by C. H. Spurgeon
"He who will be his own carver, seldom carves out a good portion to himself. Willful spirits who attempt to control their own providence, entrench upon God's prerogative, and take the work out of His hands. Therefore, it is no wonder if He turns their wisdom into folly!
It is God's business to regulate providence — and when we attempt it, we cause only confusion and trouble. Not only does the carver for himself get a poor portion — but he frequently cuts his fingers, and spoils his clothes, by spilling the contents of the dish.
Israel went into Canaan well enough — when the Lord led the way. But when the people presumed to go up on their own — they brought defeat upon themselves.
Just so, it is never well either to run before the cloud, or to stay behind it. In either case we may expect to fall under clouds of another sort, which will darken our way and becloud our peace.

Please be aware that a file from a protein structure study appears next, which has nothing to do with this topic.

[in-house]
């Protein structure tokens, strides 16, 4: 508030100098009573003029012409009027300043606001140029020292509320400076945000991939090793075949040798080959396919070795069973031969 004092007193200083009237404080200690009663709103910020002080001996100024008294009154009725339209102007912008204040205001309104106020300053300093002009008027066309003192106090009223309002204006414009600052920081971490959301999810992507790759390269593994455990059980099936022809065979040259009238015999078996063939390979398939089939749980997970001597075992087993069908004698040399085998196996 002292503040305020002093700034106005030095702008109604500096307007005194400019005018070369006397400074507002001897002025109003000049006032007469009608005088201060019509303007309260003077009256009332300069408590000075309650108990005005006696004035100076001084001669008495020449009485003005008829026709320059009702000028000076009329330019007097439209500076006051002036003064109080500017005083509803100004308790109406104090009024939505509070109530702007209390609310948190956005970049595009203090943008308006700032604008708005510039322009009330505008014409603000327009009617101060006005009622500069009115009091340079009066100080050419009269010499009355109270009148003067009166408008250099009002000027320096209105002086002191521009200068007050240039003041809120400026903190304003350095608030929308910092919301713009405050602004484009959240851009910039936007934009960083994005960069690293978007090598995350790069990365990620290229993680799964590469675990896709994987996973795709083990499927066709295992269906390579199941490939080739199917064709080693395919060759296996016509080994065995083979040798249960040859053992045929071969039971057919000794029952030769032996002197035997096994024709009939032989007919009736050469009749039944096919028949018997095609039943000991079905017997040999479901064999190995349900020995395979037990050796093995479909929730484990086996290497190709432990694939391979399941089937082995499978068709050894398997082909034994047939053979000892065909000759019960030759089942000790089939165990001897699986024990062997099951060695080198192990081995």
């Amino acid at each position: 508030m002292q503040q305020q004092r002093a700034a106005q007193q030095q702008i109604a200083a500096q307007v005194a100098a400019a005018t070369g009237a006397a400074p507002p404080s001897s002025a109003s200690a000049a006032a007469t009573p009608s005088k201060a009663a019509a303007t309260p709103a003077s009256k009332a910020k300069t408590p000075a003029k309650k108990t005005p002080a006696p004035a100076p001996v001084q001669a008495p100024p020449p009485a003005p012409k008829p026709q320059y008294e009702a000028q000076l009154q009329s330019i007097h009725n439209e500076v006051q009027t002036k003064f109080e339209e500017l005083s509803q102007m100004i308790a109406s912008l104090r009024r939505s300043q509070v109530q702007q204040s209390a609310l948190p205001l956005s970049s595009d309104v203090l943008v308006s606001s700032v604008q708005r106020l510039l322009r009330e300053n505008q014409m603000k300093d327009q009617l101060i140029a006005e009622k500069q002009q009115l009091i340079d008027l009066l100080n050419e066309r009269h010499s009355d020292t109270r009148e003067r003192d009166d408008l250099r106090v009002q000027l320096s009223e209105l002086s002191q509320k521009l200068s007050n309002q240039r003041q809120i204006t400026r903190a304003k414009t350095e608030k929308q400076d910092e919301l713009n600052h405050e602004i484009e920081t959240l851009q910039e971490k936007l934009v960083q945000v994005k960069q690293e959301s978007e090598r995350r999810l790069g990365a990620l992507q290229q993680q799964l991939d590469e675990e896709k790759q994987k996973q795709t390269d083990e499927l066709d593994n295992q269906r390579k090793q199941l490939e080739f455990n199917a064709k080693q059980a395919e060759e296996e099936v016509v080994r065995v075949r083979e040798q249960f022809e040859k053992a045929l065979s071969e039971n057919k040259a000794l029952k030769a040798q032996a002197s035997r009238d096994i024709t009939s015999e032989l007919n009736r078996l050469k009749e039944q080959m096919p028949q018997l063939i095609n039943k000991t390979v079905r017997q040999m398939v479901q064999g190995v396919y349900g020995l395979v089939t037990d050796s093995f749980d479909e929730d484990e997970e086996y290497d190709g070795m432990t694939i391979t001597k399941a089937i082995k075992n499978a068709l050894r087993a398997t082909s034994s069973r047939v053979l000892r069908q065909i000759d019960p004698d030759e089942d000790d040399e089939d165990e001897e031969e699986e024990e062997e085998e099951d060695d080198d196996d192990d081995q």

Can we not trust the Lord with His own business?
Can we supplement His infallible wisdom — or improve upon His infinite goodness?
Have we not enough to do, if we earnestly endeavor to obey our Lord?
Are we tired of being His disciples and followers?
Do we want to be rulers of the universe?
Why do we strain after things too high for us, intruding into spheres which belong to God alone?
My soul, be still — God is at the helm, and He is well able to pilot the vessel. Keep your hand off the helm! Down with you, unbelief — what have you to do while God Himself provides for His people?
From "Flowers from a Puritan's Garden" by C. H. Spurgeon, 1883